transaction, and they want to make a $10 profit on each transaction. If

they have to pay the photographer 50% of the fee collected, then the

average transaction fee must be $120 ($60 to the photographer and $60 to

them.) If they only pay the photographer 20% they can reduce their price

to the customer to $75 and still cover their costs and make the same

profit. By reducing the price they probably will sell more product. They

may not sell enough to make up for the loss the photographer is

experiencing, but every additional sale is not only additional profits for

them, but it also cuts their average cost per transaction.

They are willing to sell for lower prices because all the product costs

them is a percentage of the sale.

Increase Marketing Fees -- There was a time when the agency paid all

advertising and promotion costs out of their share of sales. Then they

started producing print catalogs designed to sell the images in the

catalog, and the photographers were asked to "share" the costs of catalog

products. It wasn't long before that "sharing" turned into the

photographer paying most of the cost and the agency paying very little --

at least at some agencies.

One thing the photographers don't share are the fees paid by foreign

agencies to handle the catalog. One hundred percent of these fees go

directly to the catalog producing agency. In some cases these fees get so

high that the foreign agencies are unwilling to take the risk.

At this point the catalog producing agencies offer another option. "Pay us

the higher fees we ask upfront, and we'll let you retain a greater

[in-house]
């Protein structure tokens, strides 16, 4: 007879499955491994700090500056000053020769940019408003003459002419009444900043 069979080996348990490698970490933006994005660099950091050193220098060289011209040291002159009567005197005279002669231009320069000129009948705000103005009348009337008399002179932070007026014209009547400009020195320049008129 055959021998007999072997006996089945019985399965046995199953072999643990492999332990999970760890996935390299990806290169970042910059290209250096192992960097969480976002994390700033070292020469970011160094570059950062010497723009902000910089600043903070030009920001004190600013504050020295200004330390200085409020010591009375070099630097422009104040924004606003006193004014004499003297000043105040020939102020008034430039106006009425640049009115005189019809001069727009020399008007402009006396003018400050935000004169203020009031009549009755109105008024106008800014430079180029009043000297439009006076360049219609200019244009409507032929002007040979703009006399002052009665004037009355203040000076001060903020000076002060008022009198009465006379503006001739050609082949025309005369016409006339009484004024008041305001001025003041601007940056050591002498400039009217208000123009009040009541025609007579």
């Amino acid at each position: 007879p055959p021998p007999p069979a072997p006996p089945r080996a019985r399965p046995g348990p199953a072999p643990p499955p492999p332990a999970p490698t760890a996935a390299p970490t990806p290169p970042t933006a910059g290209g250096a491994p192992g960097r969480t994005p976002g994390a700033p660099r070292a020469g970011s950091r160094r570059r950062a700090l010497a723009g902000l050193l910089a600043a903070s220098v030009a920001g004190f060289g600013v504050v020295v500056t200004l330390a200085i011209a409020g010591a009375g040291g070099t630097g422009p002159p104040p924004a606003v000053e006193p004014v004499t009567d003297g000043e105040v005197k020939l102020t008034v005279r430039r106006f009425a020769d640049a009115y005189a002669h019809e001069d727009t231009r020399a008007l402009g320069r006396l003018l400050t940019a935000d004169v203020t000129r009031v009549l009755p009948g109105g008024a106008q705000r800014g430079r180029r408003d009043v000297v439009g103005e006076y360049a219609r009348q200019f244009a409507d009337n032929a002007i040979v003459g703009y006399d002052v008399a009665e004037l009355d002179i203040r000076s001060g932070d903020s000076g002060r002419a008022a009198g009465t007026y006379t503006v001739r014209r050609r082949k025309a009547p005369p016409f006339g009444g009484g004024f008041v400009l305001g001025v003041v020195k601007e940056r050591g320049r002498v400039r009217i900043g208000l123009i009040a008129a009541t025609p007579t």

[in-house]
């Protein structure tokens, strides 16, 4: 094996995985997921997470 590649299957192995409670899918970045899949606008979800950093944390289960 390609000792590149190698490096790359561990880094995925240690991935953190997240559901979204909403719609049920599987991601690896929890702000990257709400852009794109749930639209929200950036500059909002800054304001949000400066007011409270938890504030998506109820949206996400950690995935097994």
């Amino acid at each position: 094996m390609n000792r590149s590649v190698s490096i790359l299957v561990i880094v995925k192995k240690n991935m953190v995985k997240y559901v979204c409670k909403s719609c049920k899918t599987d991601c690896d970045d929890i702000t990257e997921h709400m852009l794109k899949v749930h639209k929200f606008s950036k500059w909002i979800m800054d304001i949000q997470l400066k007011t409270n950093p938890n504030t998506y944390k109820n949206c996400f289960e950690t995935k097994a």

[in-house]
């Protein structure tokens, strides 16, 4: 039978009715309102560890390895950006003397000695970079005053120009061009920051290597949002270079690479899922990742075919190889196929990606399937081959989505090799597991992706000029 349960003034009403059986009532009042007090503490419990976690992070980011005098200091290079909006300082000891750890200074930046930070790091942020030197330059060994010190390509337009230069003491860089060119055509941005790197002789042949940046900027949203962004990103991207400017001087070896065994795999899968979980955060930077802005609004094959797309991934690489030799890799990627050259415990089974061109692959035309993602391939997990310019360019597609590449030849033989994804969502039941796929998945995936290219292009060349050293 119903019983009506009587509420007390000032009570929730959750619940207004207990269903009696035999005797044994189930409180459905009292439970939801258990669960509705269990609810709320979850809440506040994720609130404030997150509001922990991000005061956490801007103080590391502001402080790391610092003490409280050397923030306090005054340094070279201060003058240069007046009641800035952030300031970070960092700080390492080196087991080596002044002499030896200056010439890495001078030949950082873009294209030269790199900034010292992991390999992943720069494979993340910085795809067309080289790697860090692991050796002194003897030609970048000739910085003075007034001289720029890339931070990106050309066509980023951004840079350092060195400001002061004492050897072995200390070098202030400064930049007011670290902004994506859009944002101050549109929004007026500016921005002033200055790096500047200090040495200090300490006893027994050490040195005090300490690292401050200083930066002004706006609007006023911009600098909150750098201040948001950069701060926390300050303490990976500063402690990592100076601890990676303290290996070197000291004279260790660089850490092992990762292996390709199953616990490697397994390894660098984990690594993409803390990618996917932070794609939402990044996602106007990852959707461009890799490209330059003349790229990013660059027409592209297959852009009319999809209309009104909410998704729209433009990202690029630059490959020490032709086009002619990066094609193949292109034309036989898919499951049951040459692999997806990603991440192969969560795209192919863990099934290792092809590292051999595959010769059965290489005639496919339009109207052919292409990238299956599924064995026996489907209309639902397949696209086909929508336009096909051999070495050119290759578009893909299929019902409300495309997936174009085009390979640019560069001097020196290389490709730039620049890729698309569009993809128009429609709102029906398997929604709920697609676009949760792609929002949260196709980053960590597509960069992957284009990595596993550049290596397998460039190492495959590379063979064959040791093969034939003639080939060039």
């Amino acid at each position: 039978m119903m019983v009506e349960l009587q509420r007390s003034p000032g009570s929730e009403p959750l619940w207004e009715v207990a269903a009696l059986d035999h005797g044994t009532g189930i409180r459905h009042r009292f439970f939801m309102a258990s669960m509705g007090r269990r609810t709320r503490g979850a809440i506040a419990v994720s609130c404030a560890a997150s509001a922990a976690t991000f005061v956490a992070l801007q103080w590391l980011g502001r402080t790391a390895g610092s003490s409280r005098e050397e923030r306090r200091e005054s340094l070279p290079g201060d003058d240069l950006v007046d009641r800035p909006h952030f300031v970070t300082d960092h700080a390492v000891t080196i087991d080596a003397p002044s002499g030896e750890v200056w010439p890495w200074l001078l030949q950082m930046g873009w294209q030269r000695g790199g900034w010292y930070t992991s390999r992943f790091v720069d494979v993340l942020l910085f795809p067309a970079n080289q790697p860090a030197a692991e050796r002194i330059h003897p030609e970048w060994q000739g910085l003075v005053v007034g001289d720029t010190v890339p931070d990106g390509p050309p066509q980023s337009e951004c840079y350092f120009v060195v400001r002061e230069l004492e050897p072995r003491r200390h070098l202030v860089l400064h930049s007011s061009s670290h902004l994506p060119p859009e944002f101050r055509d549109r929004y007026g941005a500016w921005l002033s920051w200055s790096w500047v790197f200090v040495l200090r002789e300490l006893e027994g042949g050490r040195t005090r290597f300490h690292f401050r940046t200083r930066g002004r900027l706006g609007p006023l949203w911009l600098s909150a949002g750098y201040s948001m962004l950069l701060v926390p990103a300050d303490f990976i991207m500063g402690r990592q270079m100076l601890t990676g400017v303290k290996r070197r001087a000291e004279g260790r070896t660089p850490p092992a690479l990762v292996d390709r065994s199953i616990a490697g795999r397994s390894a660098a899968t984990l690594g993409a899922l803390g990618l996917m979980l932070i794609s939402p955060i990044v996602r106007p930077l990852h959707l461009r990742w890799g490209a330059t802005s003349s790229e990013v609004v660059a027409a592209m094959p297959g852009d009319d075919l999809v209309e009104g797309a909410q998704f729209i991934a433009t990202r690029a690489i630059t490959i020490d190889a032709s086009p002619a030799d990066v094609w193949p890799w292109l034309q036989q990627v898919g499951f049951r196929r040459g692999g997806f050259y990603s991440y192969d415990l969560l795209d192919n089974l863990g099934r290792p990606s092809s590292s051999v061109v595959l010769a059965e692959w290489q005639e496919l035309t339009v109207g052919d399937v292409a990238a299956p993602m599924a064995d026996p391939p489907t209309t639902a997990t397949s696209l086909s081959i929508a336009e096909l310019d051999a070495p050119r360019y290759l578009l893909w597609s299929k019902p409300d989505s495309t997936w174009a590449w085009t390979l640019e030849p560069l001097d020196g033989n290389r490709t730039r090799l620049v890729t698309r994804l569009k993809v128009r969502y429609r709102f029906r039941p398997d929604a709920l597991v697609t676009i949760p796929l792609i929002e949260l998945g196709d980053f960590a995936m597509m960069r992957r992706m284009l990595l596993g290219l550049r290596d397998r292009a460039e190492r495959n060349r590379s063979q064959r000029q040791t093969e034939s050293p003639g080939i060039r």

percentage of the gross sale." This way the photographers gets to pay even

more to be in the catalog (because they receive a smaller share of the

gross sale) -- and in most cases the photographers aren't even aware of

this increased cost.

Photographers have started questioning some of these costs in the last few

years, but the questioning has not resulted in any adjustments.

This type of cost is not that unusual in other businesses or industries.

Take, for example, the grocery business. The grocery store controls access

to the consumer. Some manufacturers pay the large chains for favored

positions on their shelves. In some cases they pay to keep the competition

out of the store.

What it boils down to is that when those who control access to the

consumers need more profit, they will come up with an additional fee.

Image Building -- There are two types of advertising. One is image

building and designed to promote the marketing company. The other is

designed to sell specific products. Both are useful and necessary in order

to maximize sales.

Originally print catalogs were designed to sell specific images and one of

the justifications for charging photographers a fee based on the number of

images they have in a catalog was that the catalogs helped sell specific